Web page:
What are some of the restrictions that apply to this extended research project?
The study has many drawbacks, including the following:
Trial participants typically adhere to their meds and appointments better than those who are not participating, which may cause the rates of glaucoma to be higher in the real world than those that were observed with either group in the trial.
During the first five years of the OHTS, participants were randomly assigned to either of two groups; however, during subsequent phases, both groups had access to eye pressure-lowering medication. At the age of 20, the majority of participants were already utilizing these medications; around 81% of those in the medication group and 66% of those in the control group were doing so. Because of this, it is difficult to evaluate how each starting strategy will fare in the long run.
The diagnosis of glaucoma has been more accurate over the years thanks to the development of novel diagnostic procedures like ocular coherence tomography and the identification of previously unknown risk factors like corneal hysteresis. This would provide even more credence to the idea that watchful waiting is a sensible choice for persons who are at a lower risk developing glaucoma as a result of a combination of variables.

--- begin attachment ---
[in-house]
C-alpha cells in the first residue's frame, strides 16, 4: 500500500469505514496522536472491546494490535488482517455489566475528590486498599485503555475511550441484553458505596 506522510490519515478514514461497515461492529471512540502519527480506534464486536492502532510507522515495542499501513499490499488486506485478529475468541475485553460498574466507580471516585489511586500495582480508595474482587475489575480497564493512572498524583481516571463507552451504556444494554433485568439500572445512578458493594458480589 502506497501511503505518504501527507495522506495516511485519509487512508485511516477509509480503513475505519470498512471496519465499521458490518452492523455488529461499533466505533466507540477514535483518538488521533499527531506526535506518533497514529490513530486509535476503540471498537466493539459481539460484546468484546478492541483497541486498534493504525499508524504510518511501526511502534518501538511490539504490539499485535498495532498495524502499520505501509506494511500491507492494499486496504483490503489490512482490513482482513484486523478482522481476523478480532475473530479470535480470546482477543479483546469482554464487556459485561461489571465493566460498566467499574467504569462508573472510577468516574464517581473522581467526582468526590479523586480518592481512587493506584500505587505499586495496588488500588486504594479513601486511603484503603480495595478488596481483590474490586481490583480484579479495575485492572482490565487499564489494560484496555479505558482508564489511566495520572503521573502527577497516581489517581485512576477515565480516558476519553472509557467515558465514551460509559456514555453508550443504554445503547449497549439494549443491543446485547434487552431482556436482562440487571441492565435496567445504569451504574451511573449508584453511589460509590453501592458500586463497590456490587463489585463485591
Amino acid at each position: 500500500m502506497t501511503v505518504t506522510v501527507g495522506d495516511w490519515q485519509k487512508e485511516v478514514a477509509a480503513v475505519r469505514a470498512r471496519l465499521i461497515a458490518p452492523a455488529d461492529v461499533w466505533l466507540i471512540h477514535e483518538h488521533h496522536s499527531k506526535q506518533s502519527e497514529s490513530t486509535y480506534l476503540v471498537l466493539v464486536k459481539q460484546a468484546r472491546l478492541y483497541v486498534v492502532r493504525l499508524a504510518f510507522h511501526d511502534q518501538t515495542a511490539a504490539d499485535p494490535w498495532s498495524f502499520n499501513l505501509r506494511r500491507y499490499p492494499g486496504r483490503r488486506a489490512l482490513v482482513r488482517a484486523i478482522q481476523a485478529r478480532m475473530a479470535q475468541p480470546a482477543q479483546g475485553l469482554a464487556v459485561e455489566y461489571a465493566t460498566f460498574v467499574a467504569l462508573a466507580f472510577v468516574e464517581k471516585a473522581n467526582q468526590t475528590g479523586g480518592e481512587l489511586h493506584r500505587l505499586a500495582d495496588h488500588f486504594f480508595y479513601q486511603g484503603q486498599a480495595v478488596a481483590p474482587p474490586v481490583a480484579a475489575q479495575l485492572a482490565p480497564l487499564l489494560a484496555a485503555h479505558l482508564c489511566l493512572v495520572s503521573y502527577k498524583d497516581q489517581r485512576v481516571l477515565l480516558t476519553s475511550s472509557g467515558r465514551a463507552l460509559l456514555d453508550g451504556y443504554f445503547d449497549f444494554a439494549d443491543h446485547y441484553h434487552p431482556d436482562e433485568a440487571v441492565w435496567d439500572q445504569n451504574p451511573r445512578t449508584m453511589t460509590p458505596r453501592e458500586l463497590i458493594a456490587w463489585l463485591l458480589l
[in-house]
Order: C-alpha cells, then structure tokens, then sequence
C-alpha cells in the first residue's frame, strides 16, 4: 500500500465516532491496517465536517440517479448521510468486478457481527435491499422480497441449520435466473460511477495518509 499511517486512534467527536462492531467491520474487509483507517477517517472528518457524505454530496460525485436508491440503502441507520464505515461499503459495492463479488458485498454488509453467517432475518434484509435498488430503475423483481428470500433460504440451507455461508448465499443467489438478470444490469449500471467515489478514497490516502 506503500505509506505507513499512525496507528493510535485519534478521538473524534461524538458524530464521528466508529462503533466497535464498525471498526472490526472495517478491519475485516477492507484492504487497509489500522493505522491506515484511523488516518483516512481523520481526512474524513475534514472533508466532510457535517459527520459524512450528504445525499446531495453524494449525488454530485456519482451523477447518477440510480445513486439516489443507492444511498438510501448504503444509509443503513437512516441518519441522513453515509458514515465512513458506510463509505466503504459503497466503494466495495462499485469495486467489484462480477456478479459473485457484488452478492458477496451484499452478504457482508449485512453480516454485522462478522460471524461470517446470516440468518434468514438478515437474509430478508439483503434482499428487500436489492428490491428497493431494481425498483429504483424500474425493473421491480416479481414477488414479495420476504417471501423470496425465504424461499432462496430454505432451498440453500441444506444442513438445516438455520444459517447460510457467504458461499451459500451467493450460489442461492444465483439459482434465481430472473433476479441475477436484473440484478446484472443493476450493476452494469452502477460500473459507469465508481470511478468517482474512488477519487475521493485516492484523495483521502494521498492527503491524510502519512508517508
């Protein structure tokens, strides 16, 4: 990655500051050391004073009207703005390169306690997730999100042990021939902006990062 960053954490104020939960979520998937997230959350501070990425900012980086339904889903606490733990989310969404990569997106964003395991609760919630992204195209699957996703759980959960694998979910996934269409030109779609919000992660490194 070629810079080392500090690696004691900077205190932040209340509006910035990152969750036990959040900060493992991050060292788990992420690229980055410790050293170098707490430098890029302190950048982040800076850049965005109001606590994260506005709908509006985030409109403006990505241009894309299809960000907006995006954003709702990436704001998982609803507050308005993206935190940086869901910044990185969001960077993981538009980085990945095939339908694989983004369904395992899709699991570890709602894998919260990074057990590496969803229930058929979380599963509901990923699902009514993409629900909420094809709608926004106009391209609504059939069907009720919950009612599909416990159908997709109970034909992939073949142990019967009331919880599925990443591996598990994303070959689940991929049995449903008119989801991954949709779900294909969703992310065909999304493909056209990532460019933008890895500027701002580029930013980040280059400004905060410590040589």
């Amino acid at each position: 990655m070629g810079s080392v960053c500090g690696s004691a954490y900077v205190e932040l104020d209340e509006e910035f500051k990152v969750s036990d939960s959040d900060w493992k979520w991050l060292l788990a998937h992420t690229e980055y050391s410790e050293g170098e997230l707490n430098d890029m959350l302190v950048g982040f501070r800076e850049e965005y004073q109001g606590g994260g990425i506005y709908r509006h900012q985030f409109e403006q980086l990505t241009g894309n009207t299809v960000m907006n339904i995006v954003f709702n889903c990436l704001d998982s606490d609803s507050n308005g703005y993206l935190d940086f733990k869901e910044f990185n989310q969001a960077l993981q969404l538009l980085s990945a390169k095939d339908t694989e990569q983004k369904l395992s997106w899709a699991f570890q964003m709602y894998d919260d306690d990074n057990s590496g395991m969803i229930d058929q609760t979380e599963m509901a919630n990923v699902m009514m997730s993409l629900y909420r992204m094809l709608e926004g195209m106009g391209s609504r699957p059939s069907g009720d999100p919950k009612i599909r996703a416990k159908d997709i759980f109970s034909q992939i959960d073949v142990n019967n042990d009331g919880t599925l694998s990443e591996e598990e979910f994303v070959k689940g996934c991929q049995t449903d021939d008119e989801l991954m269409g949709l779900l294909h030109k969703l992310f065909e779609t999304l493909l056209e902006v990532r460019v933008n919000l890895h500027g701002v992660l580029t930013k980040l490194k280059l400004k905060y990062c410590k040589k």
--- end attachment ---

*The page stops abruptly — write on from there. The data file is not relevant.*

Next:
People who already have glaucoma or other eye illnesses, as well as people who have an eye anatomy known as having narrow angles, are excluded from the applicability of the study’s findings.
What should we take away from this?
In general, the outcomes of the 20-year follow-up study provide credence to the idea that persons who have ocular hypertension should make their decisions on preventative glaucoma medicine on a mix of additional exam findings. People who have a greater number of risk factors, including higher eye pressures, older ages, thinner corneas, larger optic nerve cup sizes, and worse initial peripheral vision test scores, have a greater likelihood of developing glaucoma. Other risk factors include larger optic nerve cup sizes and worse initial peripheral vision test scores.
Eye pressure-lowering eye drops or a fast office treatment called as selective laser trabeculoplasty can help prevent glaucoma in those who have ocular hypertension, particularly when accompanied with a number of other risk factors. If you have ocular hypertension but not many other additional risk factors, you may be able to put off treatment for glaucoma as long as you undergo routine screenings to look for warning symptoms of the disease at an earlier stage. But because glaucoma is frequently asymptomatic, everyone who has ocular hypertension should have lifelong monitoring performed regardless of whether or not they are receiving therapy for the condition.